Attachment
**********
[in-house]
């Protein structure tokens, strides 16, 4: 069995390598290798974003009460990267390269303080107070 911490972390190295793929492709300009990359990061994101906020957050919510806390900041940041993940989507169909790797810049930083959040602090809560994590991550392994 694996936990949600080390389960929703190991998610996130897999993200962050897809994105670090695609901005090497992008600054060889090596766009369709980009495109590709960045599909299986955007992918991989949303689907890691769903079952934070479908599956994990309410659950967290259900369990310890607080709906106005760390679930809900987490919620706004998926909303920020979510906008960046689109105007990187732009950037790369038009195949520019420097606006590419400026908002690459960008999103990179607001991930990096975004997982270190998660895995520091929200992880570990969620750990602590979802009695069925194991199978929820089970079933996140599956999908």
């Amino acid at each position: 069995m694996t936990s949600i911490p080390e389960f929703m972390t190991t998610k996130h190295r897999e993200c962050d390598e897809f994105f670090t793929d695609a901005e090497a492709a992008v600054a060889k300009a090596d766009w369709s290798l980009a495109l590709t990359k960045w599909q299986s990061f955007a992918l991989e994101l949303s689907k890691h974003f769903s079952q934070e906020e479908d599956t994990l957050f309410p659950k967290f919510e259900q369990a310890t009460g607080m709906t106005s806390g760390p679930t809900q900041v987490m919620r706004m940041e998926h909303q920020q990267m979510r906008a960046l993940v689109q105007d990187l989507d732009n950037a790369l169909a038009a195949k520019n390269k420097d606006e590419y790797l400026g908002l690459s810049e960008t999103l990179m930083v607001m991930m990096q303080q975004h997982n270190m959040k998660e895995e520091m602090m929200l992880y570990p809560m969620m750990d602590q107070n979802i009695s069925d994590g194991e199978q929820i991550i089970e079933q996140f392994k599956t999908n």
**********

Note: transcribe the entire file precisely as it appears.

[in-house]
């Protein structure tokens, strides 16, 4: 069995390598290798974003009460990267390269303080107070 911490972390190295793929492709300009990359990061994101906020957050919510806390900041940041993940989507169909790797810049930083959040602090809560994590991550392994 694996936990949600080390389960929703190991998610996130897999993200962050897809994105670090695609901005090497992008600054060889090596766009369709980009495109590709960045599909299986955007992918991989949303689907890691769903079952934070479908599956994990309410659950967290259900369990310890607080709906106005760390679930809900987490919620706004998926909303920020979510906008960046689109105007990187732009950037790369038009195949520019420097606006590419400026908002690459960008999103990179607001991930990096975004997982270190998660895995520091929200992880570990969620750990602590979802009695069925194991199978929820089970079933996140599956999908």
């Amino acid at each position: 069995m694996t936990s949600i911490p080390e389960f929703m972390t190991t998610k996130h190295r897999e993200c962050d390598e897809f994105f670090t793929d695609a901005e090497a492709a992008v600054a060889k300009a090596d766009w369709s290798l980009a495109l590709t990359k960045w599909q299986s990061f955007a992918l991989e994101l949303s689907k890691h974003f769903s079952q934070e906020e479908d599956t994990l957050f309410p659950k967290f919510e259900q369990a310890t009460g607080m709906t106005s806390g760390p679930t809900q900041v987490m919620r706004m940041e998926h909303q920020q990267m979510r906008a960046l993940v689109q105007d990187l989507d732009n950037a790369l169909a038009a195949k520019n390269k420097d606006e590419y790797l400026g908002l690459s810049e960008t999103l990179m930083v607001m991930m990096q303080q975004h997982n270190m959040k998660e895995e520091m602090m929200l992880y570990p809560m969620m750990d602590q107070n979802i009695s069925d994590g194991e199978q929820i991550i089970e079933q996140f392994k599956t999908n």